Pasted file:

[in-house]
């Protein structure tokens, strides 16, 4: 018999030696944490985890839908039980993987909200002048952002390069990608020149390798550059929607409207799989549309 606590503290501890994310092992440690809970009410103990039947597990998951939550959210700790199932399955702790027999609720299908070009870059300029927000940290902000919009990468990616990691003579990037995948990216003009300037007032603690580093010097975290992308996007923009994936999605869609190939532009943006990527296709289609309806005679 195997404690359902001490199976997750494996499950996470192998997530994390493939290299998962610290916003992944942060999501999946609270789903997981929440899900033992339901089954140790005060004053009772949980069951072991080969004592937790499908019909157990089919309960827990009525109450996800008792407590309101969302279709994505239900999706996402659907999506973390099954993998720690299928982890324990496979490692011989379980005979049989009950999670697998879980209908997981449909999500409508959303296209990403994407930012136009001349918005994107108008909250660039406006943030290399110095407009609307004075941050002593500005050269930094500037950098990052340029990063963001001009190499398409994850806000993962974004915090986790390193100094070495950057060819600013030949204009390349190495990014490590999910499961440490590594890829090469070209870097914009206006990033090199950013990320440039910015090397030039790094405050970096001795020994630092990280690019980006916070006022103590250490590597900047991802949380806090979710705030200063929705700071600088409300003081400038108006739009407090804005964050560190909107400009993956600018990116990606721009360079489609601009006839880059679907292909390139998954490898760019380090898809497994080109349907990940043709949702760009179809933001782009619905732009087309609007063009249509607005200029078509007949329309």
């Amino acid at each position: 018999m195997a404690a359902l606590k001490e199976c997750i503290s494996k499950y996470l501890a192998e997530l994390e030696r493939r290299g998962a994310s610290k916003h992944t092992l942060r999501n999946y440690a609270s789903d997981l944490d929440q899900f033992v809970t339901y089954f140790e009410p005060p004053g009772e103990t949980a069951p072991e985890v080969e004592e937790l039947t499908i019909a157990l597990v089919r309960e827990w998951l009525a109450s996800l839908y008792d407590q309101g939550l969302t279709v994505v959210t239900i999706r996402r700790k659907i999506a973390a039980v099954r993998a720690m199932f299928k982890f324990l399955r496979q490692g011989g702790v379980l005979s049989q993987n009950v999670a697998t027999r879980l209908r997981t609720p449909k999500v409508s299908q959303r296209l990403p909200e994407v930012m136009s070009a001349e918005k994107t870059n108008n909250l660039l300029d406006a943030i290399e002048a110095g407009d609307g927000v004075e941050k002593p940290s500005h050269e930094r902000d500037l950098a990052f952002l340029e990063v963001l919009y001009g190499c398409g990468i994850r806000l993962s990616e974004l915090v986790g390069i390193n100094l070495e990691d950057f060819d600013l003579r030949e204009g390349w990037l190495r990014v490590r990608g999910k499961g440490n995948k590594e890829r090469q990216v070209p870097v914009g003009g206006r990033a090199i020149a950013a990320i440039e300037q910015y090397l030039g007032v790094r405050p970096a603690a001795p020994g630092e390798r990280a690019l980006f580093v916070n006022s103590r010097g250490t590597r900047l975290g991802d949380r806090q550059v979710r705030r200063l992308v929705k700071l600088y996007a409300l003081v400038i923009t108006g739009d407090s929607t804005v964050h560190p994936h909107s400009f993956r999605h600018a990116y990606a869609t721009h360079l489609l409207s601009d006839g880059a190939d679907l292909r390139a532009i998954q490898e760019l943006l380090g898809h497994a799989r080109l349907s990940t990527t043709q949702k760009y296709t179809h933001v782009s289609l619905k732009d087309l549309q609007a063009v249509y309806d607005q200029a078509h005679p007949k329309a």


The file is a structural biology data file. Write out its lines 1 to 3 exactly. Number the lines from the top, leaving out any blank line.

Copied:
[in-house]
């Protein structure tokens, strides 16, 4: 018999030696944490985890839908039980993987909200002048952002390069990608020149390798550059929607409207799989549309 606590503290501890994310092992440690809970009410103990039947597990998951939550959210700790199932399955702790027999609720299908070009870059300029927000940290902000919009990468990616990691003579990037995948990216003009300037007032603690580093010097975290992308996007923009994936999605869609190939532009943006990527296709289609309806005679 195997404690359902001490199976997750494996499950996470192998997530994390493939290299998962610290916003992944942060999501999946609270789903997981929440899900033992339901089954140790005060004053009772949980069951072991080969004592937790499908019909157990089919309960827990009525109450996800008792407590309101969302279709994505239900999706996402659907999506973390099954993998720690299928982890324990496979490692011989379980005979049989009950999670697998879980209908997981449909999500409508959303296209990403994407930012136009001349918005994107108008909250660039406006943030290399110095407009609307004075941050002593500005050269930094500037950098990052340029990063963001001009190499398409994850806000993962974004915090986790390193100094070495950057060819600013030949204009390349190495990014490590999910499961440490590594890829090469070209870097914009206006990033090199950013990320440039910015090397030039790094405050970096001795020994630092990280690019980006916070006022103590250490590597900047991802949380806090979710705030200063929705700071600088409300003081400038108006739009407090804005964050560190909107400009993956600018990116990606721009360079489609601009006839880059679907292909390139998954490898760019380090898809497994080109349907990940043709949702760009179809933001782009619905732009087309609007063009249509607005200029078509007949329309």
């Amino acid at each position: 018999m195997a404690a359902l606590k001490e199976c997750i503290s494996k499950y996470l501890a192998e997530l994390e030696r493939r290299g998962a994310s610290k916003h992944t092992l942060r999501n999946y440690a609270s789903d997981l944490d929440q899900f033992v809970t339901y089954f140790e009410p005060p004053g009772e103990t949980a069951p072991e985890v080969e004592e937790l039947t499908i019909a157990l597990v089919r309960e827990w998951l009525a109450s996800l839908y008792d407590q309101g939550l969302t279709v994505v959210t239900i999706r996402r700790k659907i999506a973390a039980v099954r993998a720690m199932f299928k982890f324990l399955r496979q490692g011989g702790v379980l005979s049989q993987n009950v999670a697998t027999r879980l209908r997981t609720p449909k999500v409508s299908q959303r296209l990403p909200e994407v930012m136009s070009a001349e918005k994107t870059n108008n909250l660039l300029d406006a943030i290399e002048a110095g407009d609307g927000v004075e941050k002593p940290s500005h050269e930094r902000d500037l950098a990052f952002l340029e990063v963001l919009y001009g190499c398409g990468i994850r806000l993962s990616e974004l915090v986790g390069i390193n100094l070495e990691d950057f060819d600013l003579r030949e204009g390349w990037l190495r990014v490590r990608g999910k499961g440490n995948k590594e890829r090469q990216v070209p870097v914009g003009g206006r990033a090199i020149a950013a990320i440039e300037q910015y090397l030039g007032v790094r405050p970096a603690a001795p020994g630092e390798r990280a690019l980006f580093v916070n006022s103590r010097g250490t590597r900047l975290g991802d949380r806090q550059v979710r705030r200063l992308v929705k700071l600088y996007a409300l003081v400038i923009t108006g739009d407090s929607t804005v964050h560190p994936h909107s400009f993956r999605h600018a990116y990606a869609t721009h360079l489609l409207s601009d006839g880059a190939d679907l292909r390139a532009i998954q490898e760019l943006l380090g898809h497994a799989r080109l349907s990940t990527t043709q949702k760009y296709t179809h933001v782009s289609l619905k732009d087309l549309q609007a063009v249509y309806d607005q200029a078509h005679p007949k329309a």